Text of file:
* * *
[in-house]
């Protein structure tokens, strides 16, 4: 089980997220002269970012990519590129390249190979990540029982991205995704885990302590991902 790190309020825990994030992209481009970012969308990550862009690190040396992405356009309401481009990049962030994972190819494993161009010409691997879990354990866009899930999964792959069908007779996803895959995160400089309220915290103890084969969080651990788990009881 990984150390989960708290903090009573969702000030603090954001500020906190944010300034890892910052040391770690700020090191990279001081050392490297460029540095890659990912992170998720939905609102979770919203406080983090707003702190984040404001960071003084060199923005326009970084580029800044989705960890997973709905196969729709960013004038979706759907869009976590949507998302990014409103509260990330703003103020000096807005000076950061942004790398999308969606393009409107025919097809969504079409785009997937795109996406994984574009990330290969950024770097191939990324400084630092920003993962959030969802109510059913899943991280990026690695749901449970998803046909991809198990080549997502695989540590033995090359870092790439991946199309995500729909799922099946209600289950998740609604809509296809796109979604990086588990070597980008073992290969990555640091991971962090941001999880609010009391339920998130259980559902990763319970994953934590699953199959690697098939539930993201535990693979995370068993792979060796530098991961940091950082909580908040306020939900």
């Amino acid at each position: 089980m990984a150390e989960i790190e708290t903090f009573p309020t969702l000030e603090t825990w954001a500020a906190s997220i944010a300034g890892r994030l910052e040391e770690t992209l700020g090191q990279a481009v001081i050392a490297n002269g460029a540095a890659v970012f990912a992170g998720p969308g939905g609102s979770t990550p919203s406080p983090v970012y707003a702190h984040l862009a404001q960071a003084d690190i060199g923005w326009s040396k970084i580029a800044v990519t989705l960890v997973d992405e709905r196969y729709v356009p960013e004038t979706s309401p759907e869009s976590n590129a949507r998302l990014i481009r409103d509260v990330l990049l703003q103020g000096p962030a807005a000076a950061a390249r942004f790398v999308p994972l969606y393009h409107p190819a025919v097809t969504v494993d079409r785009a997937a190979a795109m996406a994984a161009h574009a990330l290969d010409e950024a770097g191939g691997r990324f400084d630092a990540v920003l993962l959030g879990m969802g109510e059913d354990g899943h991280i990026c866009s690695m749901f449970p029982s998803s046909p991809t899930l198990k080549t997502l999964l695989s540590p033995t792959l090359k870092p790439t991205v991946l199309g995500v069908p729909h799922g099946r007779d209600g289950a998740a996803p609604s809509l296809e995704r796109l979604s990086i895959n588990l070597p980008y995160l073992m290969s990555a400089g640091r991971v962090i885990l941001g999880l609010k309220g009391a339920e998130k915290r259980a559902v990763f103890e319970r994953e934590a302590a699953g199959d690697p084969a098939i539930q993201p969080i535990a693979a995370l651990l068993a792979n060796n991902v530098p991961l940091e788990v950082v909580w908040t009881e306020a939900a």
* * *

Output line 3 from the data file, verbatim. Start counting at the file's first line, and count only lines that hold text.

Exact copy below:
């Amino acid at each position: 089980m990984a150390e989960i790190e708290t903090f009573p309020t969702l000030e603090t825990w954001a500020a906190s997220i944010a300034g890892r994030l910052e040391e770690t992209l700020g090191q990279a481009v001081i050392a490297n002269g460029a540095a890659v970012f990912a992170g998720p969308g939905g609102s979770t990550p919203s406080p983090v970012y707003a702190h984040l862009a404001q960071a003084d690190i060199g923005w326009s040396k970084i580029a800044v990519t989705l960890v997973d992405e709905r196969y729709v356009p960013e004038t979706s309401p759907e869009s976590n590129a949507r998302l990014i481009r409103d509260v990330l990049l703003q103020g000096p962030a807005a000076a950061a390249r942004f790398v999308p994972l969606y393009h409107p190819a025919v097809t969504v494993d079409r785009a997937a190979a795109m996406a994984a161009h574009a990330l290969d010409e950024a770097g191939g691997r990324f400084d630092a990540v920003l993962l959030g879990m969802g109510e059913d354990g899943h991280i990026c866009s690695m749901f449970p029982s998803s046909p991809t899930l198990k080549t997502l999964l695989s540590p033995t792959l090359k870092p790439t991205v991946l199309g995500v069908p729909h799922g099946r007779d209600g289950a998740a996803p609604s809509l296809e995704r796109l979604s990086i895959n588990l070597p980008y995160l073992m290969s990555a400089g640091r991971v962090i885990l941001g999880l609010k309220g009391a339920e998130k915290r259980a559902v990763f103890e319970r994953e934590a302590a699953g199959d690697p084969a098939i539930q993201p969080i535990a693979a995370l651990l068993a792979n060796n991902v530098p991961l940091e788990v950082v909580w908040t009881e306020a939900a």